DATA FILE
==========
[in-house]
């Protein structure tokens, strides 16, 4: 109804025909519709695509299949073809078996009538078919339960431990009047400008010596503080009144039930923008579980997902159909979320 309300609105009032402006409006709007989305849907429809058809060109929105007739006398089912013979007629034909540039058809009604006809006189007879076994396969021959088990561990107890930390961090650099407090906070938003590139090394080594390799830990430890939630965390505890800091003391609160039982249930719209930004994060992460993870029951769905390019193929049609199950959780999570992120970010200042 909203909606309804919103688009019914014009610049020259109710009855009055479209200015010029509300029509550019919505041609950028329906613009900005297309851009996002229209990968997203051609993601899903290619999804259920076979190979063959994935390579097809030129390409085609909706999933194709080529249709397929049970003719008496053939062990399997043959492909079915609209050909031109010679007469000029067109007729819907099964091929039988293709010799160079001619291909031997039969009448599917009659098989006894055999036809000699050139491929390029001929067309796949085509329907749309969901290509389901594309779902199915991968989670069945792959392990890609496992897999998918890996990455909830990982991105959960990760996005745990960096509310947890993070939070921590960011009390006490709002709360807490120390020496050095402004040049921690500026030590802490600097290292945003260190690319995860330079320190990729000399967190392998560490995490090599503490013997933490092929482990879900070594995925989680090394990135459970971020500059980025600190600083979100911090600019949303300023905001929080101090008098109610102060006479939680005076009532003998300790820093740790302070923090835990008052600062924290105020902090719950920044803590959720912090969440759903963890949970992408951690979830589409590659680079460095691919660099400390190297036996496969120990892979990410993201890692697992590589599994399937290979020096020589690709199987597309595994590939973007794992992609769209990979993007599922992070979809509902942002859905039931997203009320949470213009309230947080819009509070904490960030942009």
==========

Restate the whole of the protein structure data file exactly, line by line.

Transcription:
[in-house]
């Protein structure tokens, strides 16, 4: 109804025909519709695509299949073809078996009538078919339960431990009047400008010596503080009144039930923008579980997902159909979320 309300609105009032402006409006709007989305849907429809058809060109929105007739006398089912013979007629034909540039058809009604006809006189007879076994396969021959088990561990107890930390961090650099407090906070938003590139090394080594390799830990430890939630965390505890800091003391609160039982249930719209930004994060992460993870029951769905390019193929049609199950959780999570992120970010200042 909203909606309804919103688009019914014009610049020259109710009855009055479209200015010029509300029509550019919505041609950028329906613009900005297309851009996002229209990968997203051609993601899903290619999804259920076979190979063959994935390579097809030129390409085609909706999933194709080529249709397929049970003719008496053939062990399997043959492909079915609209050909031109010679007469000029067109007729819907099964091929039988293709010799160079001619291909031997039969009448599917009659098989006894055999036809000699050139491929390029001929067309796949085509329907749309969901290509389901594309779902199915991968989670069945792959392990890609496992897999998918890996990455909830990982991105959960990760996005745990960096509310947890993070939070921590960011009390006490709002709360807490120390020496050095402004040049921690500026030590802490600097290292945003260190690319995860330079320190990729000399967190392998560490995490090599503490013997933490092929482990879900070594995925989680090394990135459970971020500059980025600190600083979100911090600019949303300023905001929080101090008098109610102060006479939680005076009532003998300790820093740790302070923090835990008052600062924290105020902090719950920044803590959720912090969440759903963890949970992408951690979830589409590659680079460095691919660099400390190297036996496969120990892979990410993201890692697992590589599994399937290979020096020589690709199987597309595994590939973007794992992609769209990979993007599922992070979809509902942002859905039931997203009320949470213009309230947080819009509070904490960030942009």